The only tour I remember where the wind patterns held predominantly true was when I went northbound on the Pacific during a clockwise USA-perimeter tour back in '87.  My journal (and memory) indicates I had headwinds (at least noticeably) at least 65% of the time, especially in California.

Thanks for the data, again it is pretty interesting.

Routes / Re: East to West or West to East
« on: June 28, 2014, 01:28:56 am »
Out of curiosity, what and how did you determine this?  For instance was the wind out of the E @ 8mph average and W @ 8.5mph average or was it 51% out of the west and 49% of the east but the wind was stronger out of the west for instance, and/or east of the Mississippi, it blew westerly and vice versa? Sort of a really neat study you did!  Any summary you can provide?

For me, the sun is a factor (hard on my eyes) so I tend to ride west or north given a chance.  However, never ride the west coast northbound (from experience)!


Connecting ACA Routes / Re: Steamboat to landers w/o rabbit ears pass
« on: June 17, 2014, 12:50:57 am »
Only one real paved route.  Head west to Craig, CO, north to I-80, east to Rawlins (legal to ride on I-80 here) totaling 159 miles.

While you specifically requested paved, you might consider some unpaved options such as heading north on CR-129 to WY-70 east to Encampment north to I-80 west to Rawlins totaling 158 miles of which 28 are unpaved but decent in dry weather.  With a decent touring tire (not a thin racing tire), you would be fine.  Second route is much more scenic.  A third option is follow the Great Divide for 128 miles of which 58 are decent unpaved roads.  Most scenic.  Again, with a 32-35mm touring tire, you would be fine.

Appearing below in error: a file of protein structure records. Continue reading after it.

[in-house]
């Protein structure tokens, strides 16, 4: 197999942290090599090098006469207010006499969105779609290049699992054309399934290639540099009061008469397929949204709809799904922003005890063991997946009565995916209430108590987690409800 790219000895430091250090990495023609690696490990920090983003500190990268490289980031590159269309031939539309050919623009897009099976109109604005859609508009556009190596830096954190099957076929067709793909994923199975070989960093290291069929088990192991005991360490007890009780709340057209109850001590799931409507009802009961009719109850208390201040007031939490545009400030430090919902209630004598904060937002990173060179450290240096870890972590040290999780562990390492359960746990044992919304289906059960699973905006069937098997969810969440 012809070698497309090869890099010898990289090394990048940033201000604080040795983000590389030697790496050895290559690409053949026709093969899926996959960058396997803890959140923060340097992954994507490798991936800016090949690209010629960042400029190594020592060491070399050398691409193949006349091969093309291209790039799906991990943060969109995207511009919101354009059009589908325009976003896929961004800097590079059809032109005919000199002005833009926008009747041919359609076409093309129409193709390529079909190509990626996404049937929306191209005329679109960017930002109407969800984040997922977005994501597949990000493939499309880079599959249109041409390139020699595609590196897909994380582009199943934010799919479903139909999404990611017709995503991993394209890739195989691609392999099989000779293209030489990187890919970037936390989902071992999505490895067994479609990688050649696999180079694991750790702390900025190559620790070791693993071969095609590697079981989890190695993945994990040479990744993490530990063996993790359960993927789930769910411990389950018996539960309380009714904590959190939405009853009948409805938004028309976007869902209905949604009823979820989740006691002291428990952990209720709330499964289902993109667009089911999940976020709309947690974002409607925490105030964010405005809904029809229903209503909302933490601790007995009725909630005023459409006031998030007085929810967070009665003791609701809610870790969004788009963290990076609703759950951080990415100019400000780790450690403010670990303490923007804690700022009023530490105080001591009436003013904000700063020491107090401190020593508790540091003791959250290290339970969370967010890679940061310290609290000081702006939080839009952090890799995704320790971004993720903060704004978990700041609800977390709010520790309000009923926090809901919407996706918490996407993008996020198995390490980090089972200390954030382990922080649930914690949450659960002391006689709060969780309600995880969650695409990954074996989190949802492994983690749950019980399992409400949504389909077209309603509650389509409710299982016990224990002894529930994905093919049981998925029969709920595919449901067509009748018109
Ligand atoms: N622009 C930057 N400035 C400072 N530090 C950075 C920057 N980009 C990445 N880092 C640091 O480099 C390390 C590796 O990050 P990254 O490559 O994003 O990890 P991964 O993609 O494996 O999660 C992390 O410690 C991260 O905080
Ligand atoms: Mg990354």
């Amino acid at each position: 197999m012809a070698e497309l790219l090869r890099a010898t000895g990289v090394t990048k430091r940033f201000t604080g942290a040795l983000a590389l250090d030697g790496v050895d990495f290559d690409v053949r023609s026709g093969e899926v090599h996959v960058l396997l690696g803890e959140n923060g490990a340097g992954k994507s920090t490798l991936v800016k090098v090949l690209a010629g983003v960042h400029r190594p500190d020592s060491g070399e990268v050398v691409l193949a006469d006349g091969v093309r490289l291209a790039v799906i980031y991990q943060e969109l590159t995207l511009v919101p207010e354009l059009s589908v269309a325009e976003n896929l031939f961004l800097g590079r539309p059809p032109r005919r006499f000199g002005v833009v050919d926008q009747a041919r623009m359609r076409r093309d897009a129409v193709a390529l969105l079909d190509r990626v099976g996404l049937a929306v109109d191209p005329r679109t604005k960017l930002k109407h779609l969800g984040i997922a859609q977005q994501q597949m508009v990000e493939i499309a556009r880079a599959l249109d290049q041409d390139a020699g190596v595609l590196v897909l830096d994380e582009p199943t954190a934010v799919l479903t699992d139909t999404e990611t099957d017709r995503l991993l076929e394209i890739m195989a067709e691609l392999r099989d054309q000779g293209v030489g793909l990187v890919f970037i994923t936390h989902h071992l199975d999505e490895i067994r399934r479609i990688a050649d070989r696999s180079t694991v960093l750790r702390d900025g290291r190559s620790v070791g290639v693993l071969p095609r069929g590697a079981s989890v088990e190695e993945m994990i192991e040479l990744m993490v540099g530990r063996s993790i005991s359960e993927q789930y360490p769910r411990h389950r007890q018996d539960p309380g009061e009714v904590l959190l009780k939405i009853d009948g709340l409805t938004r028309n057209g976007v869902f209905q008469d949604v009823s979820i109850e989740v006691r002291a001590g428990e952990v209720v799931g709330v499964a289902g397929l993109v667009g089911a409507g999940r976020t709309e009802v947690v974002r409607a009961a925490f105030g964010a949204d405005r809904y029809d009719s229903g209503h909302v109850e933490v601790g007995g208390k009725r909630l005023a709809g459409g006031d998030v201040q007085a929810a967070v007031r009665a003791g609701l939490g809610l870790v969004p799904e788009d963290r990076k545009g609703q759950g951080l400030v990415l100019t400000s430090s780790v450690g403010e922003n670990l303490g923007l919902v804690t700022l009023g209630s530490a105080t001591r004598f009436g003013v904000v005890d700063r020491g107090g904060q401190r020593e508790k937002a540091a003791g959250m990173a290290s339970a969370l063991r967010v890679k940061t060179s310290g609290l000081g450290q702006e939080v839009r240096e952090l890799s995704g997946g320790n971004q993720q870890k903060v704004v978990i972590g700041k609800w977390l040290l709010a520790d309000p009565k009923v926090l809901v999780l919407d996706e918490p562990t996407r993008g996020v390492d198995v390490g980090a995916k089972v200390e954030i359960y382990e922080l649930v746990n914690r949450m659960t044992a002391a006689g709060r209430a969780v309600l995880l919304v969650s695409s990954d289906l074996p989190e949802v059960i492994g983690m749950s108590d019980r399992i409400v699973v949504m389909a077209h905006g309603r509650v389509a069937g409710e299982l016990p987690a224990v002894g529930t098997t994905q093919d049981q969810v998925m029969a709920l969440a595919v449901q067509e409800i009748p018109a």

Routes / Re: To Detroit from Pittsburgh
« on: June 04, 2014, 04:53:33 pm »
Looking at Google maps, I see there is a rail trail most of the way to Stubenville (bonus is you can be in three states in one day!), then ride over toward New Philadelphia (partly on a rail trail), then head north toward Cleveland (again, partly on a rail trail but I think it is not that good south of Canton???) then west over toward Detroit via the NT or UGRR Detroit section.  You can get a map mailed to you via General Delivery at any US post office.

Sorry I can't help you more.

Routes / Re: To Detroit from Pittsburgh
« on: June 04, 2014, 04:33:25 pm »
Have you looked at ACA's routes?  You can get to Cleveland from Detroit via Canada or the US.  From there you can go toward Erie, PA, and connect with the UGRR Spur into Pittsburgh.

If you have and do not like those routes, Ohio has many rail trails.  Search online and see what you get.